Educating and Inspiring a New Generation of Diasporans: The ARS Norian YCP Convenes at MIT

Special to the Armenian Weekly

CAMBRIDGE, Mass. (A.W.)—The highly successful Armenian Relief Society (ARS) Norian Youth Connect Program (YCP) convened again on Nov. 4, for a full day of lectures, workshops, and networking. Over 70 college-aged Armenian students from the all over the U.S. and Canada gathered at the Massachusetts Institute of Technology (MIT) to learn about non-conventional approaches to Armenian history, culture, activism, and the arts.

Over 70 college-aged Armenian students from the all over the U.S. and Canada gathered at MIT for ARS YCP (Photo: ARS Eastern U.S.)

The program was sponsored and organized by the ARS Eastern U.S., with a generous endowment from the Norian Fund, and the MIT Armenian Society. For the fourth year in a row, the director was the Nikit and Eleanora Ordjanian Visiting Professor at Columbia University, Dr. Khatchig Mouradian.

Due to the surging popularity of YCP, which has existed in its current form for nearly the past decade, the organizers decided to hold a second installment of the program last year. To keep up with popular demand, YCP is now held twice annually—in March at Columbia University and in November at MIT.

Each installment of the program embodies a particular theme. This time around, the morning session focused on the historical trajectory of activism and human rights issues—from the Armenian Genocide to the present-day refugee crisis. Speakers were Dr. Mouradian, Asya Darbinyan, and Kathryn Metz. The afternoon session included a workshop led by musicians Tamar Kaprelian and Andrew Fox, and a panel of presenters on various internship and community service opportunities in D.C., Armenia, Georgia, and beyond.

The day’s events commenced with a welcome and brief introduction from the ARS Eastern U.S. chair Talin Daghlian, who praised the students on their intelligence, curiosity, passion, and dedication to Armenian and humanitarian issues, calling them the torchbearers “for the survival and perpetuation of our nation.”

Ungerouhi Daghlian also presented the many charitable initiatives of the ARS Eastern U.S., such as ongoing aid to Syrian refugees, the construction of a kindergarten in Artsakh this fall, and multiple scholarship opportunities for American university students.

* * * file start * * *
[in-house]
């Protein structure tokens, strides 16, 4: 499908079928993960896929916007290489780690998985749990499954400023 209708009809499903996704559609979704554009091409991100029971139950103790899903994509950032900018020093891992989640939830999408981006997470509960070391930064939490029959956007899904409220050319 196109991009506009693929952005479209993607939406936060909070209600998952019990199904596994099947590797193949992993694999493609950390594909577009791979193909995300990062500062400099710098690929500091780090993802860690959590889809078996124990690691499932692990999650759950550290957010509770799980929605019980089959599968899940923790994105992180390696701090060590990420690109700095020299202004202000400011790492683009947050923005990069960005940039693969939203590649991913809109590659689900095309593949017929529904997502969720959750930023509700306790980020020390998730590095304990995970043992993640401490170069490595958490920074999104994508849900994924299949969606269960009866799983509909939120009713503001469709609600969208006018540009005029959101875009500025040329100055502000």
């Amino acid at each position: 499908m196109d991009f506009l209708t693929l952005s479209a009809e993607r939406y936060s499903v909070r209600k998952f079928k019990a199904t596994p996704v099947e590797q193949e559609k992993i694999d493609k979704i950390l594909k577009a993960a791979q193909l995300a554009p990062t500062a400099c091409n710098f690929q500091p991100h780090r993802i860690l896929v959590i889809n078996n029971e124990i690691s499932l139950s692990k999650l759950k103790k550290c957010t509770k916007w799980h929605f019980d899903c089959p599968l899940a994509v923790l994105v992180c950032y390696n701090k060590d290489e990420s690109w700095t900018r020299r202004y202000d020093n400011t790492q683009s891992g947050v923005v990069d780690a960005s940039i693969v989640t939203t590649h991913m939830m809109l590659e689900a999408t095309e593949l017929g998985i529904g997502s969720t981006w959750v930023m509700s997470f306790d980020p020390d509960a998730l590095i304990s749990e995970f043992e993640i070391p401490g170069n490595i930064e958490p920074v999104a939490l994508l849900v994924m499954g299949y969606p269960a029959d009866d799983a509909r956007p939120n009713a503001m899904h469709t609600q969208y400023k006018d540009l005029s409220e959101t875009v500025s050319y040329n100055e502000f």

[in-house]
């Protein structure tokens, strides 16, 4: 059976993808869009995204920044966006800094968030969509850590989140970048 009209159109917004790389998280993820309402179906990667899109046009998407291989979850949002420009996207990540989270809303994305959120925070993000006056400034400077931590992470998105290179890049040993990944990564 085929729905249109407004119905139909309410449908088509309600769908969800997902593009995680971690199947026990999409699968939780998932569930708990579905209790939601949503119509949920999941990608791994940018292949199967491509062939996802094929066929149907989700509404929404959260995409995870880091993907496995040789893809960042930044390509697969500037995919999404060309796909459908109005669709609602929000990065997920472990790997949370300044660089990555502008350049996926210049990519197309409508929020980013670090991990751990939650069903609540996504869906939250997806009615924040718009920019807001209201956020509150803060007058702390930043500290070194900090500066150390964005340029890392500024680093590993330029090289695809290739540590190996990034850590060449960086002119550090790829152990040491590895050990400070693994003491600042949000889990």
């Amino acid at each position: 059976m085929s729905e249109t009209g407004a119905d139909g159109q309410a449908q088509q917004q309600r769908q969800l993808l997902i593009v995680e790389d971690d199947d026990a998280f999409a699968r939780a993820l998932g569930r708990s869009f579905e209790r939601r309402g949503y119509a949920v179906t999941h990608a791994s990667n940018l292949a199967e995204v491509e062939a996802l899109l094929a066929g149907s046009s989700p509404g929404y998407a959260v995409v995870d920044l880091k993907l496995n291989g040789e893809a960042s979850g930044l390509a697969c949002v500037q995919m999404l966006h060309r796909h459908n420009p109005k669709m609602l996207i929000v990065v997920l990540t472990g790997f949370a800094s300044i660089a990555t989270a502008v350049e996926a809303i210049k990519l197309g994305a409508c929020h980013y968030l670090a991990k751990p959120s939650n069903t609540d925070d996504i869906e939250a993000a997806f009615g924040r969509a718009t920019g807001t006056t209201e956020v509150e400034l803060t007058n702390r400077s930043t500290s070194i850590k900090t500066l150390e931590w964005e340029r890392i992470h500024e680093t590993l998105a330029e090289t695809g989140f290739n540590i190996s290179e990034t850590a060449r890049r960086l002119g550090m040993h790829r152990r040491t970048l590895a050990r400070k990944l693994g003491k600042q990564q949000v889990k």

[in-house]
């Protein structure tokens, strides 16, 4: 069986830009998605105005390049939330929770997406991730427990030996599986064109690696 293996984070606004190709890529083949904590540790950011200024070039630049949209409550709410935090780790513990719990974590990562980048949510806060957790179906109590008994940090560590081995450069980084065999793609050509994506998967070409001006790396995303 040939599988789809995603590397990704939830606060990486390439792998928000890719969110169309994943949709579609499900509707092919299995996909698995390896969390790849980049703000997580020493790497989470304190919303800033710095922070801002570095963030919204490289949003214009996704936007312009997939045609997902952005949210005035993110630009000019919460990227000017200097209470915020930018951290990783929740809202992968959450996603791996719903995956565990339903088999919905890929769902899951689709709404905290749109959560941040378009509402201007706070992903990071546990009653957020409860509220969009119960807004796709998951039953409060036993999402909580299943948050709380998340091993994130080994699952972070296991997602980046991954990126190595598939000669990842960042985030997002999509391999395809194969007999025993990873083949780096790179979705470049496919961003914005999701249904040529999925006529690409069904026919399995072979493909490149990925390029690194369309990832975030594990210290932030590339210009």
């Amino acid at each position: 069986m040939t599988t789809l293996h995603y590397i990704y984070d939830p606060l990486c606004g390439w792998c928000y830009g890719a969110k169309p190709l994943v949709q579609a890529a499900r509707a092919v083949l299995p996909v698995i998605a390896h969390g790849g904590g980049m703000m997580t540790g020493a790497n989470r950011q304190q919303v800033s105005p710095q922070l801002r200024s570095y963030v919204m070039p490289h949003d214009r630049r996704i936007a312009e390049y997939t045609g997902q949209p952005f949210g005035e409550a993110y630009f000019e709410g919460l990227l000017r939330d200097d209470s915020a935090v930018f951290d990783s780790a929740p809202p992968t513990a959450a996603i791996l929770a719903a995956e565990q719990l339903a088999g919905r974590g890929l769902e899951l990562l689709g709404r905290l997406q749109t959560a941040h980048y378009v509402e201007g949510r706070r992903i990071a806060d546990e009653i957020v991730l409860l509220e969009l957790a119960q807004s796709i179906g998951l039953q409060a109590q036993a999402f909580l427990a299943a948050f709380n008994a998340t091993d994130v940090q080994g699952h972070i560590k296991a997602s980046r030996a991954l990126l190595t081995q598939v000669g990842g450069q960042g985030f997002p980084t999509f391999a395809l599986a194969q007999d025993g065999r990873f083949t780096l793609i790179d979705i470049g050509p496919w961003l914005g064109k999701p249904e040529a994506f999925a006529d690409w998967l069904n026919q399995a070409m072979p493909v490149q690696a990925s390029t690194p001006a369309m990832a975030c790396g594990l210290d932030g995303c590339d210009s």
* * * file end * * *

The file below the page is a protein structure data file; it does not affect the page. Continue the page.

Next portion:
The first presentation of the day, given by Dr. Mouradian, transported the audience back to 1915—not the easiest way to start a morning. Against the backdrop of the Armenian Genocide—replete with stories of love, betrayal, and human flaws and resilience—such was the life of Aram Manoukian, the beloved statesman and “first man” of the short-lived First Republic of Armenia (1918-1920).

Dr. Khatchig Mouradian presented the life and activities of Aram Manoukian (Photo: ARS Eastern U.S.)

He is a man we all know superficially but do not really understand. Aram accidentally found himself the leader of the Van Resistance, which—for a few short months in 1915—was the first Armenian-controlled province in 500 years. Through his many trials and tribulations, he learned how to lead his people to hard-won, almost inconceivable, independence. “Aram’s case is an example of leadership being something that is learned, not a birthright,” contended Mouradian. “Leadership is the ability to learn from mistakes, overcome challenges, and make choices to become a leader,” said the professor. “He wasn’t born Aram; he became Aram.”

Another important historical figure for Armenians, intellectuals, and women the world over was Diana Apgar, the world’s first female diplomat in global politics. Apgar played a key role in advocating for the nascent Armenian state and helping Armenian refugees from the Genocide in East Asia—all while running her late husband’s business and raising children—truly a Wonder Woman of the early 20th century.

The lesson here, Mouradian stressed, is that “resistance is a very broad category, and includes all kinds of acts against violence. Even silence can be resistance.”

Continuing on the themes of resistance, wartime conflict, and genocide, the next two presentations tied together a century of refugee crises—beginning with the Armenian Genocide and ending with the current global refugee calamity.